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Gas and ink in Stylus

Gas and ink are the pricing primitives that are used to determine the cost of handling specific opcodes and host I/Os on Stylus. For an overview of specific opcode and host I/O costs, see Opcode and host I/O pricing.


Stylus is currently tagged as an alpha release. The code has not been audited, and should not be used in production scenarios. This documentation is currently in public preview.

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Stylus gas costs

Stylus introduces new pricing models for WASM programs. Intended for high-compute applications, Stylus makes the following more affordable:

  • Compute, which is generally 10-100x cheaper depending on the program. This is primarily due to the efficiency of the WASM runtime relative to the EVM, and the quality of the code produced by Rust, C, and C++ compilers. Another factor that matters is the quality of the code itself. For example, highly optimized and audited C libraries that implement a particular cryptographic operation are usually deployable without modification and perform exceptionally well. The fee reduction may be smaller for highly optimized Solidity that makes heavy use of native precompiles vs. an unoptimized Stylus equivalent that doesn't do the same.
  • Memory, which is 100-500x cheaper due to Stylus's novel exponential pricing mechanism intended to address Vitalik's concerns with the EVM's per-call, quadratic memory pricing policy. For the first time ever, high-memory applications are possible on an EVM-equivalent chain.
  • Storage, for which the Rust SDK promotes better access patterns and type choices. Note that while the underlying SLOAD and SSTORE operations cost as they do in the EVM, the Rust SDK implements an optimal caching policy that minimizes their use. Exact savings depends on the program.
  • VM affordances, including common operations like keccak and reentrancy detection. No longer is it expensive to make safety the default.

There are, however, minor overheads to using Stylus that may matter to your application:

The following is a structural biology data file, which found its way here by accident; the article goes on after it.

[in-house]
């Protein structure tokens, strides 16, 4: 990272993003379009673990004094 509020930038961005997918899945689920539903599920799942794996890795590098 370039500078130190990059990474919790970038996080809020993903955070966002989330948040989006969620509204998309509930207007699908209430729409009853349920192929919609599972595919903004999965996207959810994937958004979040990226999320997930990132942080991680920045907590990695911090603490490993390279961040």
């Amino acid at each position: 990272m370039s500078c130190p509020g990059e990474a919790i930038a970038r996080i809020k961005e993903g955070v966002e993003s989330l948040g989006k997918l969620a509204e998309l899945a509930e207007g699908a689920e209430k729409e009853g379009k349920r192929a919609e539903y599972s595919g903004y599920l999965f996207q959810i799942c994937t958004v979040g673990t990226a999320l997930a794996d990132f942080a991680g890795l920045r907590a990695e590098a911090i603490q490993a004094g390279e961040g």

• The first time a WASM is deployed, it must be activated. This is generally a few million gas, though to avoid testnet DoS, we've set it to a fixed 14 million. Note that you do not have to activate future copies of the same program. For example, the same NFT template can be deployed many times without paying this cost more than once. We will soon make the fees paid depend on the program, so that the gas used is based on the complexity of the WASM instead of this very conservative, worst-case estimate.
  • Calling a Stylus program costs 128-2048 gas. We're working with Wasmer to improve setup costs, but there will likely always be some amount of gas one pays to jump into WASM execution. This means that if a contract does next to nothing, it may be cheaper in Solidity. However if a contract starts doing interesting work, the dynamic fees will quickly make up for this fixed-cost overhead.

Though conservative bounds have been chosen for testnet, all of this is subject to change as pricing models mature and further optimizations are made. Since gas numbers will vary across updates, it may make more sense to clock the time it takes to perform an operation rather than going solely by the numbers reported in receipts.

Ink and gas

Because WASM opcodes are orders of magnitude faster than their EVM counterparts, almost every operation that Stylus does costs less than 1 gas. “Fractional gas” isn’t an EVM concept, so the Stylus VM introduces a new unit of payment known as ink that’s orders of magnitude smaller.

1 gas = 10,000 ink


To build intuition for why this is the case, consider the ADD instruction.

In the EVM

  1. Pay for gas, requiring multiple look-ups of an in-memory table
  2. Consider tracing, even if disabled
  3. Pop two items of the simulated stack
  4. Add them together
  5. Push the result

In the Stylus VM

  1. Execute a single x86 or ARM ADD instruction

Note that unlike the EVM, which charges for gas before running each opcode, the Stylus VM strategically charges for many opcodes all at once. This cuts fees considerably, since the VM only rarely needs to execute gas charging logic. Additionally, gas charging happens inside the program, removing the need for an in-memory table.

The ink price

The ink price, which measures the amount of ink a single EVM gas buys, is configurable by the chain owner. By default, the exchange rate is 1:10000, but this may be adjusted as the EVM and Stylus VM improve over time.

For example, if the Stylus VM becomes 2x faster, instead of cutting the nominal cost of each operation 2x, the ink price may instead be doubled, allowing 1 EVM gas to buy twice as much ink. This provides an elegant mechanism for smoothly repricing resources between the two VMs as each makes independent progress.

User experience

It is important to note that users never need to worry about this notion of ink. Receipts will always be measured in gas, with the exchange rate applied automatically under the hood as the VMs pass execution back and forth.

However, developers optimizing contracts may choose to measure performance in ink to pin down the exact cost of executing various routines. The ink_left function exposes this value, and various methods throughout the Rust SDK optionally accept ink amounts too.

See also